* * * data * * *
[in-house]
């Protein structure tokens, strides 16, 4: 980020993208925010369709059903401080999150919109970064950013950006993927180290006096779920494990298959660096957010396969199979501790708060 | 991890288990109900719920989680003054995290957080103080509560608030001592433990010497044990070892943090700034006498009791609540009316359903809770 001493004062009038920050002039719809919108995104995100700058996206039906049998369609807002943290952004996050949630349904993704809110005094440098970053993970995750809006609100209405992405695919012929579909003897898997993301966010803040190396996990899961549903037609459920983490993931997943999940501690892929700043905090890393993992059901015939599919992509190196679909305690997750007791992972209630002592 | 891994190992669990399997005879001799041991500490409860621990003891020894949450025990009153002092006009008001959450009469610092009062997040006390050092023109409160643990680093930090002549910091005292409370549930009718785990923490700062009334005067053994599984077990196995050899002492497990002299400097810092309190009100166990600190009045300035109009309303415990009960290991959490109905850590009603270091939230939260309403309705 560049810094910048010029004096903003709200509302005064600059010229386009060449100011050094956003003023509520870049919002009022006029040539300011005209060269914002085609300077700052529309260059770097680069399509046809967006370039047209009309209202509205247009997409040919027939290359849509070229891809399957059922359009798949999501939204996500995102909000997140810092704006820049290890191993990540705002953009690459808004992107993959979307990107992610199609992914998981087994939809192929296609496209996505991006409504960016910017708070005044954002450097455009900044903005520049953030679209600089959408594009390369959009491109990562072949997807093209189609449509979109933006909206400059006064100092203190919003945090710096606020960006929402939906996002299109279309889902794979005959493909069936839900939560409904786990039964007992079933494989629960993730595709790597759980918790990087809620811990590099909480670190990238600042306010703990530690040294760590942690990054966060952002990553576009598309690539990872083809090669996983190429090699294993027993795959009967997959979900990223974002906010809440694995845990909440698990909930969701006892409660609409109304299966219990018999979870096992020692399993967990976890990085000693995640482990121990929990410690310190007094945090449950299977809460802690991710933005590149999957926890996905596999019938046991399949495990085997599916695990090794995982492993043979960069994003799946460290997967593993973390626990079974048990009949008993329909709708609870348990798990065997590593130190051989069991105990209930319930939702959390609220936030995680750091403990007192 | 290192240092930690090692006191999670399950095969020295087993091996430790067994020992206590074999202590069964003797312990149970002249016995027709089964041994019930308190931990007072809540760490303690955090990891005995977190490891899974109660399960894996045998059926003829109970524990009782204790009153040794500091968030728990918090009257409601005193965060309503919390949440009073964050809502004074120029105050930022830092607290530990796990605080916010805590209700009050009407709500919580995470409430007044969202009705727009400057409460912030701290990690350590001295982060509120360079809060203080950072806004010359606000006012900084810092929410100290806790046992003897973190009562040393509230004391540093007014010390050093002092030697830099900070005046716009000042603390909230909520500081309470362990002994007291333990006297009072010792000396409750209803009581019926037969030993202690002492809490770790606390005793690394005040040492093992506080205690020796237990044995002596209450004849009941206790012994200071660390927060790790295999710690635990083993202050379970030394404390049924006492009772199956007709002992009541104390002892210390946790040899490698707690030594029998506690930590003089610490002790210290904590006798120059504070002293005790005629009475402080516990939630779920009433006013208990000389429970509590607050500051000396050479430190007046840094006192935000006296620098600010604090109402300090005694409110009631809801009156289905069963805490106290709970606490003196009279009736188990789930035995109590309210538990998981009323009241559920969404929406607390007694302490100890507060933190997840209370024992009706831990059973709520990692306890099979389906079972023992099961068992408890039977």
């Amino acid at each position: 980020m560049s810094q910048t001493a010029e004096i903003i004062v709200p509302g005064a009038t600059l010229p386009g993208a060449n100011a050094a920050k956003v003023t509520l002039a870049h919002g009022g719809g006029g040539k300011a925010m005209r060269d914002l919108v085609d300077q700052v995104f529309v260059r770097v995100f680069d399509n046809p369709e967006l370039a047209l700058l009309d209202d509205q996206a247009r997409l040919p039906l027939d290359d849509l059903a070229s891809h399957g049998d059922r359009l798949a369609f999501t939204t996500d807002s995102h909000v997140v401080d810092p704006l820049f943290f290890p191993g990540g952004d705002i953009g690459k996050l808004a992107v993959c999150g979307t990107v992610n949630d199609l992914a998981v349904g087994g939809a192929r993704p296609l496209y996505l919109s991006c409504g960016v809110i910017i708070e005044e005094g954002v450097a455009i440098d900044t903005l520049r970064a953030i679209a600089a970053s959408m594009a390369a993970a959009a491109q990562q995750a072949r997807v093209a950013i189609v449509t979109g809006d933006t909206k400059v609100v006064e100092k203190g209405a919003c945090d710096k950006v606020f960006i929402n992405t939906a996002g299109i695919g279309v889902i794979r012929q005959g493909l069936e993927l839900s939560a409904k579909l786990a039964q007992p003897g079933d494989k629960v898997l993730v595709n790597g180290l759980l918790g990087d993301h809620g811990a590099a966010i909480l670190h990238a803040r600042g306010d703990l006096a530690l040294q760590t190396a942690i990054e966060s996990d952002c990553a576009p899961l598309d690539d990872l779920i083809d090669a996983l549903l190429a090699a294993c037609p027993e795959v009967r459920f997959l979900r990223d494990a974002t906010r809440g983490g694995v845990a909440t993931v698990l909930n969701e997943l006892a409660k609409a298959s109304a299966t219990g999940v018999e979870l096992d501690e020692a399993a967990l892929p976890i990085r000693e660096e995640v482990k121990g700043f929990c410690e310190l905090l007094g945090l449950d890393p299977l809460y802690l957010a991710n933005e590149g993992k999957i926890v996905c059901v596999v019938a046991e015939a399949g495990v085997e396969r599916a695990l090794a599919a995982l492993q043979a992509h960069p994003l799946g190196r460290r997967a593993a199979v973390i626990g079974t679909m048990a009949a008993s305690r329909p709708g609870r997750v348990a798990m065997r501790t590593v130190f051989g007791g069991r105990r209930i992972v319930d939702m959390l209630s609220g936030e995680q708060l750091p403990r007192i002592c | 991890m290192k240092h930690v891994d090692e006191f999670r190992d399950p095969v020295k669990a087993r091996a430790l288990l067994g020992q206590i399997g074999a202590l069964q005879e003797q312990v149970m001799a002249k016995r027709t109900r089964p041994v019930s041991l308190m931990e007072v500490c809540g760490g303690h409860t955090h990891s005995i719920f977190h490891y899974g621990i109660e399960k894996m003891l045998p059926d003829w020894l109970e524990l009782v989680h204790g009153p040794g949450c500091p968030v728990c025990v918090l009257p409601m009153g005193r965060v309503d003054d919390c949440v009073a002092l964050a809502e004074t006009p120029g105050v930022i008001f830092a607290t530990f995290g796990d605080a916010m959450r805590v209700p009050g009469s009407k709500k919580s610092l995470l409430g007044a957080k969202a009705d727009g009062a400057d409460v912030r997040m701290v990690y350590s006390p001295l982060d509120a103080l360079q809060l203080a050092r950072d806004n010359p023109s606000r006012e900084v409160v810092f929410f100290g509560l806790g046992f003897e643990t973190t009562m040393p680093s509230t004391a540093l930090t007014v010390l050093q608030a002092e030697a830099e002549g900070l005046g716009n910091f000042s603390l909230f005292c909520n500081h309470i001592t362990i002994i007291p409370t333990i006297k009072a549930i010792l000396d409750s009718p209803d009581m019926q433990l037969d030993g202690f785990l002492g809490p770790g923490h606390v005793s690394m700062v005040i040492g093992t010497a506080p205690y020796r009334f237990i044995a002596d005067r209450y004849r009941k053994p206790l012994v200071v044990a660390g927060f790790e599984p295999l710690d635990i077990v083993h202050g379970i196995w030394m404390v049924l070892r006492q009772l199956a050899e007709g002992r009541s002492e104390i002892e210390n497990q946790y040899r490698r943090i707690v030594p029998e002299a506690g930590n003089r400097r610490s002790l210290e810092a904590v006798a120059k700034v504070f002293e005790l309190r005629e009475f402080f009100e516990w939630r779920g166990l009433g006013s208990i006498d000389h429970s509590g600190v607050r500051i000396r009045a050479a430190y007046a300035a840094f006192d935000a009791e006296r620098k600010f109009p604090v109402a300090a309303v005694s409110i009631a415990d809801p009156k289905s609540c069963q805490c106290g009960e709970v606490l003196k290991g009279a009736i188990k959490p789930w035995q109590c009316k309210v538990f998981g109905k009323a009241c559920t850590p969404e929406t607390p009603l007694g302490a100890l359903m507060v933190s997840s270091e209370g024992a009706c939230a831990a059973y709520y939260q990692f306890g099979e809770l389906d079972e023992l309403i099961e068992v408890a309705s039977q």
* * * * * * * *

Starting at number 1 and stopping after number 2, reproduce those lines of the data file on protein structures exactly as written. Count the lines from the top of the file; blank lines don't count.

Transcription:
[in-house]
């Protein structure tokens, strides 16, 4: 980020993208925010369709059903401080999150919109970064950013950006993927180290006096779920494990298959660096957010396969199979501790708060 | 991890288990109900719920989680003054995290957080103080509560608030001592433990010497044990070892943090700034006498009791609540009316359903809770 001493004062009038920050002039719809919108995104995100700058996206039906049998369609807002943290952004996050949630349904993704809110005094440098970053993970995750809006609100209405992405695919012929579909003897898997993301966010803040190396996990899961549903037609459920983490993931997943999940501690892929700043905090890393993992059901015939599919992509190196679909305690997750007791992972209630002592 | 891994190992669990399997005879001799041991500490409860621990003891020894949450025990009153002092006009008001959450009469610092009062997040006390050092023109409160643990680093930090002549910091005292409370549930009718785990923490700062009334005067053994599984077990196995050899002492497990002299400097810092309190009100166990600190009045300035109009309303415990009960290991959490109905850590009603270091939230939260309403309705 560049810094910048010029004096903003709200509302005064600059010229386009060449100011050094956003003023509520870049919002009022006029040539300011005209060269914002085609300077700052529309260059770097680069399509046809967006370039047209009309209202509205247009997409040919027939290359849509070229891809399957059922359009798949999501939204996500995102909000997140810092704006820049290890191993990540705002953009690459808004992107993959979307990107992610199609992914998981087994939809192929296609496209996505991006409504960016910017708070005044954002450097455009900044903005520049953030679209600089959408594009390369959009491109990562072949997807093209189609449509979109933006909206400059006064100092203190919003945090710096606020960006929402939906996002299109279309889902794979005959493909069936839900939560409904786990039964007992079933494989629960993730595709790597759980918790990087809620811990590099909480670190990238600042306010703990530690040294760590942690990054966060952002990553576009598309690539990872083809090669996983190429090699294993027993795959009967997959979900990223974002906010809440694995845990909440698990909930969701006892409660609409109304299966219990018999979870096992020692399993967990976890990085000693995640482990121990929990410690310190007094945090449950299977809460802690991710933005590149999957926890996905596999019938046991399949495990085997599916695990090794995982492993043979960069994003799946460290997967593993973390626990079974048990009949008993329909709708609870348990798990065997590593130190051989069991105990209930319930939702959390609220936030995680750091403990007192 | 290192240092930690090692006191999670399950095969020295087993091996430790067994020992206590074999202590069964003797312990149970002249016995027709089964041994019930308190931990007072809540760490303690955090990891005995977190490891899974109660399960894996045998059926003829109970524990009782204790009153040794500091968030728990918090009257409601005193965060309503919390949440009073964050809502004074120029105050930022830092607290530990796990605080916010805590209700009050009407709500919580995470409430007044969202009705727009400057409460912030701290990690350590001295982060509120360079809060203080950072806004010359606000006012900084810092929410100290806790046992003897973190009562040393509230004391540093007014010390050093002092030697830099900070005046716009000042603390909230909520500081309470362990002994007291333990006297009072010792000396409750209803009581019926037969030993202690002492809490770790606390005793690394005040040492093992506080205690020796237990044995002596209450004849009941206790012994200071660390927060790790295999710690635990083993202050379970030394404390049924006492009772199956007709002992009541104390002892210390946790040899490698707690030594029998506690930590003089610490002790210290904590006798120059504070002293005790005629009475402080516990939630779920009433006013208990000389429970509590607050500051000396050479430190007046840094006192935000006296620098600010604090109402300090005694409110009631809801009156289905069963805490106290709970606490003196009279009736188990789930035995109590309210538990998981009323009241559920969404929406607390007694302490100890507060933190997840209370024992009706831990059973709520990692306890099979389906079972023992099961068992408890039977």